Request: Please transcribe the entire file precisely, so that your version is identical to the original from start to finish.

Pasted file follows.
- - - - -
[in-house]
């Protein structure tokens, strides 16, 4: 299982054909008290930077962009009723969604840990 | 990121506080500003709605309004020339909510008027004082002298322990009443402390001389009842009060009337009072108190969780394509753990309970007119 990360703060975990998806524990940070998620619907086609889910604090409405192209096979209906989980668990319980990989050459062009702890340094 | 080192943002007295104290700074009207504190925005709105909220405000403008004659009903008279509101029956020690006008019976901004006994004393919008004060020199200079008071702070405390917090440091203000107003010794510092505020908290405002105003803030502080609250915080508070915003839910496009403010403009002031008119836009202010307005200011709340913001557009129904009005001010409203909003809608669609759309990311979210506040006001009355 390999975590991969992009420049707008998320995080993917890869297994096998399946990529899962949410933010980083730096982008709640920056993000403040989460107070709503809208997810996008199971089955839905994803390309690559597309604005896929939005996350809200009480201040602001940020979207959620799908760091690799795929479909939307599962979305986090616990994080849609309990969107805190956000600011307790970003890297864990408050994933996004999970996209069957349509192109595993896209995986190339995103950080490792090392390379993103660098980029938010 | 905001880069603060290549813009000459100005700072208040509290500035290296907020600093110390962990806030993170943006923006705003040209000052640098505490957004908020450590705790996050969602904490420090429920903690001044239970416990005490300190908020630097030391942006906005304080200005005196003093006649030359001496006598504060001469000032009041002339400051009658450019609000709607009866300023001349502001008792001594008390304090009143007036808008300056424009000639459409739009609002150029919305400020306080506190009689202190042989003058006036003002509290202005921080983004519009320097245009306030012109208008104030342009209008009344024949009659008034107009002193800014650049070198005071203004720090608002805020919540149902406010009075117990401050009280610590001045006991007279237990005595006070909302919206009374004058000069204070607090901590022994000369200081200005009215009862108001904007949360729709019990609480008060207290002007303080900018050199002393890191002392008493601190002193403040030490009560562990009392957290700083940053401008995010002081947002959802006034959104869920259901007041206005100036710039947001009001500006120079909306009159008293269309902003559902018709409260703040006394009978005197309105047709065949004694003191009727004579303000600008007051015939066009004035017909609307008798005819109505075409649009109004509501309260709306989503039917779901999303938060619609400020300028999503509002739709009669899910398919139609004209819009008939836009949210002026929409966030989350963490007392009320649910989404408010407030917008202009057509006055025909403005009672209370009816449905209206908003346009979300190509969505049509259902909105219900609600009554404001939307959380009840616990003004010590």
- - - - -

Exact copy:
[in-house]
């Protein structure tokens, strides 16, 4: 299982054909008290930077962009009723969604840990 | 990121506080500003709605309004020339909510008027004082002298322990009443402390001389009842009060009337009072108190969780394509753990309970007119 990360703060975990998806524990940070998620619907086609889910604090409405192209096979209906989980668990319980990989050459062009702890340094 | 080192943002007295104290700074009207504190925005709105909220405000403008004659009903008279509101029956020690006008019976901004006994004393919008004060020199200079008071702070405390917090440091203000107003010794510092505020908290405002105003803030502080609250915080508070915003839910496009403010403009002031008119836009202010307005200011709340913001557009129904009005001010409203909003809608669609759309990311979210506040006001009355 390999975590991969992009420049707008998320995080993917890869297994096998399946990529899962949410933010980083730096982008709640920056993000403040989460107070709503809208997810996008199971089955839905994803390309690559597309604005896929939005996350809200009480201040602001940020979207959620799908760091690799795929479909939307599962979305986090616990994080849609309990969107805190956000600011307790970003890297864990408050994933996004999970996209069957349509192109595993896209995986190339995103950080490792090392390379993103660098980029938010 | 905001880069603060290549813009000459100005700072208040509290500035290296907020600093110390962990806030993170943006923006705003040209000052640098505490957004908020450590705790996050969602904490420090429920903690001044239970416990005490300190908020630097030391942006906005304080200005005196003093006649030359001496006598504060001469000032009041002339400051009658450019609000709607009866300023001349502001008792001594008390304090009143007036808008300056424009000639459409739009609002150029919305400020306080506190009689202190042989003058006036003002509290202005921080983004519009320097245009306030012109208008104030342009209008009344024949009659008034107009002193800014650049070198005071203004720090608002805020919540149902406010009075117990401050009280610590001045006991007279237990005595006070909302919206009374004058000069204070607090901590022994000369200081200005009215009862108001904007949360729709019990609480008060207290002007303080900018050199002393890191002392008493601190002193403040030490009560562990009392957290700083940053401008995010002081947002959802006034959104869920259901007041206005100036710039947001009001500006120079909306009159008293269309902003559902018709409260703040006394009978005197309105047709065949004694003191009727004579303000600008007051015939066009004035017909609307008798005819109505075409649009109004509501309260709306989503039917779901999303938060619609400020300028999503509002739709009669899910398919139609004209819009008939836009949210002026929409966030989350963490007392009320649910989404408010407030917008202009057509006055025909403005009672209370009816449905209206908003346009979300190509969505049509259902909105219900609600009554404001939307959380009840616990003004010590």